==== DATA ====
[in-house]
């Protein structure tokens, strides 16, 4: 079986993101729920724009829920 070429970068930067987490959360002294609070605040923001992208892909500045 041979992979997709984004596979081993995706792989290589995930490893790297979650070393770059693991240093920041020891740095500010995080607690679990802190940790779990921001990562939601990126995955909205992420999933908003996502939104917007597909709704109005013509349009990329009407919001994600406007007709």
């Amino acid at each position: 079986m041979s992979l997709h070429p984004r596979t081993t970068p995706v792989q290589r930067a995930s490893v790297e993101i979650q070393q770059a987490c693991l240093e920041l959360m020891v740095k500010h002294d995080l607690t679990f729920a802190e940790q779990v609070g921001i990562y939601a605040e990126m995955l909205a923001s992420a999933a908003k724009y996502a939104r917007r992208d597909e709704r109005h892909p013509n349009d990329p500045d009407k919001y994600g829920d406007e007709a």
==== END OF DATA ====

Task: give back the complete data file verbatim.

[in-house]
């Protein structure tokens, strides 16, 4: 079986993101729920724009829920 070429970068930067987490959360002294609070605040923001992208892909500045 041979992979997709984004596979081993995706792989290589995930490893790297979650070393770059693991240093920041020891740095500010995080607690679990802190940790779990921001990562939601990126995955909205992420999933908003996502939104917007597909709704109005013509349009990329009407919001994600406007007709």
């Amino acid at each position: 079986m041979s992979l997709h070429p984004r596979t081993t970068p995706v792989q290589r930067a995930s490893v790297e993101i979650q070393q770059a987490c693991l240093e920041l959360m020891v740095k500010h002294d995080l607690t679990f729920a802190e940790q779990v609070g921001i990562y939601a605040e990126m995955l909205a923001s992420a999933a908003k724009y996502a939104r917007r992208d597909e709704r109005h892909p013509n349009d990329p500045d009407k919001y994600g829920d406007e007709a």